In 2015, an autistic boy disrupted a performance of <em>The King &amp; I</em> on Broadway, reacting loudly to a scene where a slave is whipped. He and his mother were asked to leave the theater. <br>After the performance, one of the actors from the ensemble posted a reaction to the incident on Facebook. He wrote: “When did we as theater people, performers and audience members become so concerned with our own experience that we lose compassion for others?”<br>The Facebook post went viral. <br>What’s interesting is that Broadway was kind of responding the <em>King &amp; I</em> incident even before it happened. Theater leaders were working to create a safe environment for families with autistic children — a place to enjoy art free of discrimination — with special autism-friendly performances at musicals and plays. &nbsp;<br>“It just takes away all the stress of taking her to a typical show where, you know, she might yell a little too loud or clap a little too loud or want to jump up and down and it may not be acceptable,” says Carmen Mendez, whose daughter is autistic. “Here she can be herself.” &nbsp;<br><br><br><br>Learn more about your ad choices. Visit <a href=""></a>
  • Found in translation
    Natasha Wimmer, whose translations of Roberto Bolaño are extraordinary, tells Kurt Andersen about her rules of the road. Plus, the play “Behind the Sheet” helps to expose and reassess J. Marion Sims, a pioneer in gynecology whose advances came at the expense of the slaves on whom he conducted brutal experiments. And Kurt talks with artist Jessica Campbell, who for her first solo exhibit&nbsp; created work almost exclusively out of carpet.<br><br>Learn more about your ad choices. Visit <a href=""></a>
  • Shall we dance?
    An hour on continuing innovations in American dance. Choreographer Donald Byrd uses dance to illuminate what it means to be black in America. Elizabeth Streb speaks with Kurt Andersen about how she defies gravity with her “extreme action” techniques. And how the salsa pioneers Celia Cruz and Johnny Pacheco got the world on its feet.&nbsp;<br><br>Learn more about your ad choices. Visit <a href=""></a>
  • From Aria Code: Dalila, the Femme Fatale
    On this <em>Studio 360</em> extra, we’re sharing a great new podcast called <a href=""><em>Aria Code</em></a>. Produced by WQXR and the Metropolitan Opera, it features singers and other thinkers decoding the magic of a single piece from an opera, followed by the music uninterrupted.<br>In this episode, host <a href="">Rhiannon Giddens</a> and her guests reflect on the Biblical story of Samson and Delilah, the trope of the <em>femme fatale</em>, and how composer Camille Saint-Saëns created this unforgettable moment that sounds as if Dalila’s slowly removing her clothing, one note at a time. Plus, you'll hear mezzo-soprano Elīna Garanča sing the complete aria from the <a href="">Metropolitan Opera</a> stage.<br><em>This podcast was produced by The Metropolitan Opera and WQXR.</em><br><br><br>Learn more about your ad choices. Visit <a href=""></a>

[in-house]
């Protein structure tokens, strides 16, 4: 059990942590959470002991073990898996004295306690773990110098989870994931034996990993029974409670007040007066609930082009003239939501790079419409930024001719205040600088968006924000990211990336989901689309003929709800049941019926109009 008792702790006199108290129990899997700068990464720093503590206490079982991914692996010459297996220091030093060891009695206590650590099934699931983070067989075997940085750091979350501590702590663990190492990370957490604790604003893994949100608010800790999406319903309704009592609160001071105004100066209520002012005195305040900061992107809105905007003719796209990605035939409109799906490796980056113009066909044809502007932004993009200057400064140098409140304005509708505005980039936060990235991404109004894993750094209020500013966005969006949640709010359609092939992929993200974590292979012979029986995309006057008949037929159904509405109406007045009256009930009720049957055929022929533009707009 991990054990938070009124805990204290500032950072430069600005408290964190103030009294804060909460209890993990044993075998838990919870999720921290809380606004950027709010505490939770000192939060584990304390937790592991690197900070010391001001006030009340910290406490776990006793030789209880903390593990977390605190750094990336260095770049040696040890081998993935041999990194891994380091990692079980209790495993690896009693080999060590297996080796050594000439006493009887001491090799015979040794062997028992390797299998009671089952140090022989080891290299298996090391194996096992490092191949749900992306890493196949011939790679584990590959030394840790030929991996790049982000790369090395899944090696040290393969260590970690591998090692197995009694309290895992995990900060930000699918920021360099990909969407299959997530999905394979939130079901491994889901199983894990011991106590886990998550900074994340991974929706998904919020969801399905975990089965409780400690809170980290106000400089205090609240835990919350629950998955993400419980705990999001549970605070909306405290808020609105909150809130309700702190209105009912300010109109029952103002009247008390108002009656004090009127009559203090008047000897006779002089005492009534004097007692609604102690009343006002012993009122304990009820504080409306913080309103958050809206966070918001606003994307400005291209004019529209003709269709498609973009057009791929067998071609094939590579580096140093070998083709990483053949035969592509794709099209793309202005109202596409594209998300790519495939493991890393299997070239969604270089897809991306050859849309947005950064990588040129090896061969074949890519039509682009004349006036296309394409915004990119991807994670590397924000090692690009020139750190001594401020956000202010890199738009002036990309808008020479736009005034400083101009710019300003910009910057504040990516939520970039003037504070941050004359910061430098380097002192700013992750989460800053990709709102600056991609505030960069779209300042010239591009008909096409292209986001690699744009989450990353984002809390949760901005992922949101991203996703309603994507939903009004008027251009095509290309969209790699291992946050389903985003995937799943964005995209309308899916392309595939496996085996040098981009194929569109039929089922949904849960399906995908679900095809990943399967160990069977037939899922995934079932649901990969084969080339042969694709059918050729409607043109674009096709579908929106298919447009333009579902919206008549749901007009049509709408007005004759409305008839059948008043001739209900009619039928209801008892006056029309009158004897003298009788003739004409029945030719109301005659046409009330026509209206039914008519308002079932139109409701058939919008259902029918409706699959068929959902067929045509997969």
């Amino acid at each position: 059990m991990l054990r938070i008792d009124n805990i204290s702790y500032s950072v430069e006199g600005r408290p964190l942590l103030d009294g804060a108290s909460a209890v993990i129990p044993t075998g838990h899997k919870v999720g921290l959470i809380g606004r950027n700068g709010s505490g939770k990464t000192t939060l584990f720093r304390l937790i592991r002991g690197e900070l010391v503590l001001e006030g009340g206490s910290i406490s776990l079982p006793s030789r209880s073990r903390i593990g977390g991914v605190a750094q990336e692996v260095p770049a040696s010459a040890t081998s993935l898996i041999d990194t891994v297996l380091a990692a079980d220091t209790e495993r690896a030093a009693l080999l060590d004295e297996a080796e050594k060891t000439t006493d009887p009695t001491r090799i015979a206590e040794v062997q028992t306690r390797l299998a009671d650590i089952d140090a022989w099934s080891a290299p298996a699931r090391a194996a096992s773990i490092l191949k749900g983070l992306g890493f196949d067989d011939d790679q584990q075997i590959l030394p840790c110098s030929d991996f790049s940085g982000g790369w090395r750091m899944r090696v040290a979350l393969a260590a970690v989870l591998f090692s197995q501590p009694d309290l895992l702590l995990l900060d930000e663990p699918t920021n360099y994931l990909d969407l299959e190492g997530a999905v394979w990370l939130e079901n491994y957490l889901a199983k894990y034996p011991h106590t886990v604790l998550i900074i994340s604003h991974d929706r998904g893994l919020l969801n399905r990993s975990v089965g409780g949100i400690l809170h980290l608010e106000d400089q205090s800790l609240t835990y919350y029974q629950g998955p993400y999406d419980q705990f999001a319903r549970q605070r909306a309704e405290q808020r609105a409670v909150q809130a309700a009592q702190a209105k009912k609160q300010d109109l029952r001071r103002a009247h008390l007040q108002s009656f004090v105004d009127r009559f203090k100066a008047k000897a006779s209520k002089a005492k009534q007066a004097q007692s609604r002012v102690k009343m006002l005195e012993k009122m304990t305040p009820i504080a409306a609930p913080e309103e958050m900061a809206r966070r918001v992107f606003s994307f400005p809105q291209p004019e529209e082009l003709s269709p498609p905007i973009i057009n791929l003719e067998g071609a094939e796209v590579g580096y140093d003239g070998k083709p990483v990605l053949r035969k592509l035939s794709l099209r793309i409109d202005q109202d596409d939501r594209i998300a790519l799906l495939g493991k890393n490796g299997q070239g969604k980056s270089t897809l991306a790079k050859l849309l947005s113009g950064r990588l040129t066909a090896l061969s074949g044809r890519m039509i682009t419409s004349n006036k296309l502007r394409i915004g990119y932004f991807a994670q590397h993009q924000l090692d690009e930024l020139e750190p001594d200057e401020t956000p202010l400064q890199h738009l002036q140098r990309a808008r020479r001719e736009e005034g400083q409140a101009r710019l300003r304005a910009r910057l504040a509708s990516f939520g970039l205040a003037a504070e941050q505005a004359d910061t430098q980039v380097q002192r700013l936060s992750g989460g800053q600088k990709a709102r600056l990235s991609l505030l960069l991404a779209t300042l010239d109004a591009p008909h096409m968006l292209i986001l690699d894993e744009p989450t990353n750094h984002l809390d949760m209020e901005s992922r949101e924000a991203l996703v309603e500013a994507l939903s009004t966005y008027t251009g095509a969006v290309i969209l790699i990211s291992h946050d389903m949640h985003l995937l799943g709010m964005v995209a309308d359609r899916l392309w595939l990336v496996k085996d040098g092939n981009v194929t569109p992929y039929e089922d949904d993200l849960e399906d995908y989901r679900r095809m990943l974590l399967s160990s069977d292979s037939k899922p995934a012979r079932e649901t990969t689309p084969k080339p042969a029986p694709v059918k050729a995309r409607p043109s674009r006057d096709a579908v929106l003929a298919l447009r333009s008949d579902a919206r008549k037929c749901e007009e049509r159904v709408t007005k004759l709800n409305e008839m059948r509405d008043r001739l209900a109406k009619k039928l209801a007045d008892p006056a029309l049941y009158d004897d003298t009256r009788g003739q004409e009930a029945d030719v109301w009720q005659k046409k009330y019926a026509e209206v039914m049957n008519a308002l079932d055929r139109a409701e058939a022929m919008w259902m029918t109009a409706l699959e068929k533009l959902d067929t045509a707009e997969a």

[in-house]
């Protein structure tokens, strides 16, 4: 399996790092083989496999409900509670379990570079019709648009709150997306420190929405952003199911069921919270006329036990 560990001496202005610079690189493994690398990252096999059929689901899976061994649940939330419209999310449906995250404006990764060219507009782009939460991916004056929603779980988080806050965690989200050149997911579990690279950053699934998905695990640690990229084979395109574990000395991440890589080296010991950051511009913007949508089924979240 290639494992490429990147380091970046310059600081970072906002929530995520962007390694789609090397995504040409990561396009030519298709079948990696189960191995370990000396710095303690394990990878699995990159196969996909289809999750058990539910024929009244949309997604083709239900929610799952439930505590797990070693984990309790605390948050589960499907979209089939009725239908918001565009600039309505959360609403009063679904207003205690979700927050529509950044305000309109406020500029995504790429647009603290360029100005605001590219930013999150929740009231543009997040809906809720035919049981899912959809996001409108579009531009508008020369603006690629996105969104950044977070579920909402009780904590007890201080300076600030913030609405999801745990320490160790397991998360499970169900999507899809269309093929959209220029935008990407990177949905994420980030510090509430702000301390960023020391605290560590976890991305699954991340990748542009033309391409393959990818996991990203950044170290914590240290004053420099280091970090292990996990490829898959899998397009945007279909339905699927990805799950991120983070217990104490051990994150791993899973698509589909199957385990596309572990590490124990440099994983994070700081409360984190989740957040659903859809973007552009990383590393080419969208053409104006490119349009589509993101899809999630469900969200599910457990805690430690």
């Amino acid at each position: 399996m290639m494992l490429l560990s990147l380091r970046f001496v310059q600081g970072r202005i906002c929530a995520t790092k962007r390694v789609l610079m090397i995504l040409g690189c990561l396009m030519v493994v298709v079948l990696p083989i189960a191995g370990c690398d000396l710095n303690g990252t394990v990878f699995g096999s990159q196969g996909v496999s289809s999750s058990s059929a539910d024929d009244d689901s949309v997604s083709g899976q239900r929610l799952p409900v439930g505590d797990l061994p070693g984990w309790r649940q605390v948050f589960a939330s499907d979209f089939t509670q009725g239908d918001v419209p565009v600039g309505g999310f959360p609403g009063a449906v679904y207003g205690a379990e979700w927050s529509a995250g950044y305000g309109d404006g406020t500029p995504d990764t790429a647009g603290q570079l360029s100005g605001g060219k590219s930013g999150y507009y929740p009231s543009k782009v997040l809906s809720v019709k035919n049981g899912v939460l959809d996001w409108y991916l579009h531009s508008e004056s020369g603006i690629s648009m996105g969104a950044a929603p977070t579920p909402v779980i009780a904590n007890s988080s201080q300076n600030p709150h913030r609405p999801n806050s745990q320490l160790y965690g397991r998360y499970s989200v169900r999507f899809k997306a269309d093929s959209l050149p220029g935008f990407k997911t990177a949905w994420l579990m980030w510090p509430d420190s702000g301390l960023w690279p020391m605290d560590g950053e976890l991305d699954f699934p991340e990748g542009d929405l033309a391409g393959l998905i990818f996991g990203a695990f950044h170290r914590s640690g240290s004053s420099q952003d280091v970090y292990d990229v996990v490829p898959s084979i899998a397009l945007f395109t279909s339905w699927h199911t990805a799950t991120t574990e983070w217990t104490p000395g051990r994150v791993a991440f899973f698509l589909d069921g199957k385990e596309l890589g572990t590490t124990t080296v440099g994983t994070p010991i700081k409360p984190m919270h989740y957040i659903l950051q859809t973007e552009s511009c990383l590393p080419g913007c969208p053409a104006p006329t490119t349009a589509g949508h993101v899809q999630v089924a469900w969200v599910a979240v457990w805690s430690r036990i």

• The mother of all abstraction
    Thanks to a new exhibit at the Guggenheim, the art world is rediscovering Hilma af Klint. How was this Swede so ahead of her time, and will she finally get her due? Lee Israel’s memoir about forging letters by famous writers, “Can You Ever Forgive Me?,” is now a terrific movie starring Melissa McCarthy. Israel died in 2014, but here she is in an interview with Kurt Andersen in 2008, where she talks about how — and why — she decided to start impersonating the likes of Dorothy Parker and Noël Coward. When Shane McCrae was a depressed teen in the ’90s, he found inspiration and hope in the strangest of places: the poetry of the famously tragic Sylvia Plath.&nbsp;<br><br><br><br><br>Learn more about your ad choices. Visit <a href=""></a>
  • Digging into ‘Doug’
    The story of “Doug,” the Nickelodeon cartoon from the ’90s that used a minimalist approach but had a profound impact on young viewers. Kurt Andersen talks with Rina Banerjee, who makes enchanting installations and who is the subject of a retrospective show at just 55. And the breathtaking backstory and staging for “The Jungle,” the play that replicates an Afghan restaurant in a migrant camp.<br><br>This episode is brought to you by Doctors Without Borders. Donate today at <a href=""></a>.<br><br>Learn more about your ad choices. Visit <a href=""></a>